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All About Aricept

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Updated June 23, 2014

What It Is:

One of the most widely used drugs to treat the symptoms of Alzheimer's disease. Aricept is FDA-approved for mild, moderate, and severe stages of the disease.

How It Works:

Aricept is a cholinesterase inhibitor that prevents the breakdown of acetylcholine in the brain. Acetylcholine plays a key role in memory and learning; higher levels in the brain help nerve cells communicate more efficiently.

Effectiveness:

Aricept postpones the worsening of Alzheimer's symptoms for 6 to 12 months in about half of the people who take it. For many, the improvement is minimal, yet worthwhile. Anecdotal evidence suggests that a small percentage of people may benefit more dramatically from this drug.

Dosage:

Aricept is available in tablet form or an orally disintegrating tablet form, and is commonly started at 5 mg a day. If it's well tolerated after 4 to 6 weeks, the dosage may be increased to 10 mg a day. Your health care professional will determine the best dosage for you or your loved one.

Side Effects:

Although generally well-tolerated, the most common side effects are nausea, diarrhea, increased frequency of bowel movements, vomiting, bruising, sleep disturbance, muscle cramps, loss of appetite, fatigue, and fainting.

Potential Interactions:

Non-steroidal anti-inflammatory drugs (NSAIDs), such as aspirin or ibuprofen, should be used with caution while taking Aricept, due to the increased risk of stomach ulcers.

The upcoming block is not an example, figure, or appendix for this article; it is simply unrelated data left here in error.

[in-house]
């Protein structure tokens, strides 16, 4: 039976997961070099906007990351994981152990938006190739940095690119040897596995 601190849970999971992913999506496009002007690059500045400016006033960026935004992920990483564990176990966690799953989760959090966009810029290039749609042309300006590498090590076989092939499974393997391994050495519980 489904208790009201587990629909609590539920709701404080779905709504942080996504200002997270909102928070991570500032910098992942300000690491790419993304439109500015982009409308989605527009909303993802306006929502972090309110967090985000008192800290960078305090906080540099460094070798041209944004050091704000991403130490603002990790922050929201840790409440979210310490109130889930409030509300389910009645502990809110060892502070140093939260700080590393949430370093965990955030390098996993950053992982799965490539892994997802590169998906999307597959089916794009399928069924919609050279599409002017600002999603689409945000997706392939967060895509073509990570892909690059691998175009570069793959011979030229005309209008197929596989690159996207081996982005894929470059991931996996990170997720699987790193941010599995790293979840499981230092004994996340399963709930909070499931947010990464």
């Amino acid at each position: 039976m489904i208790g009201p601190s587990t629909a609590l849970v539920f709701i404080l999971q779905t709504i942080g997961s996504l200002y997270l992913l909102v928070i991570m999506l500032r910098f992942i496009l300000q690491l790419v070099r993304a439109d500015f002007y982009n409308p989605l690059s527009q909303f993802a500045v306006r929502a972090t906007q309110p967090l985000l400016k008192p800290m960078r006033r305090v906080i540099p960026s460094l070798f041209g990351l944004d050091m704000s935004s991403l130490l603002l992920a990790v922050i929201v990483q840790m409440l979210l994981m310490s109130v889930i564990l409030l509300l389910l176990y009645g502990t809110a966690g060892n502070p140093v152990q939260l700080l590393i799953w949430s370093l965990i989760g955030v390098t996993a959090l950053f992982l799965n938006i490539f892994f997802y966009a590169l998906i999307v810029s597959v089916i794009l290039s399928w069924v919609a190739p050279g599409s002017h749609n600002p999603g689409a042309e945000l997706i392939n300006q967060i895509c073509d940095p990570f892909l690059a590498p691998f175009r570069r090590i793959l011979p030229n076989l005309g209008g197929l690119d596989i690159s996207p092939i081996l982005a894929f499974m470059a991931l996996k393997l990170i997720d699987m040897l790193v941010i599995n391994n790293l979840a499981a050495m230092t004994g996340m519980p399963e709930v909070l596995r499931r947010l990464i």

Precautions:

Be sure to tell your doctor about any history or current problems with stomach ulcers, including any current medications being taken for a stomach condition. Also, the drug can slow the heart rate, a condition known as bradycardia.

Manufacturer:

Aricept was developed by Eisai Inc. and approved by the FDA in 1996. It is currently co-promoted by Eisai Inc. and Pfizer Inc.

Generic Available:

Aricept is available in generic form (donepezil HCL).

Sources:

About Aricept®. Eisai Inc. and Pfizer Inc. 2007. http://www.aricept.com/about/index.aspx

Alzheimer's disease medications fact sheet. Alzheimer's Disease Education and Referral Center, National Institute on Aging. January 15, 2008. http://www.nia.nih.gov/Alzheimers/Publications/medicationsfs.htm

FDA-approved treatments for Alzheimer's. Alzheimer's Association. July 2007. http://www.alz.org/national/documents/topicsheet_treatments.pdf

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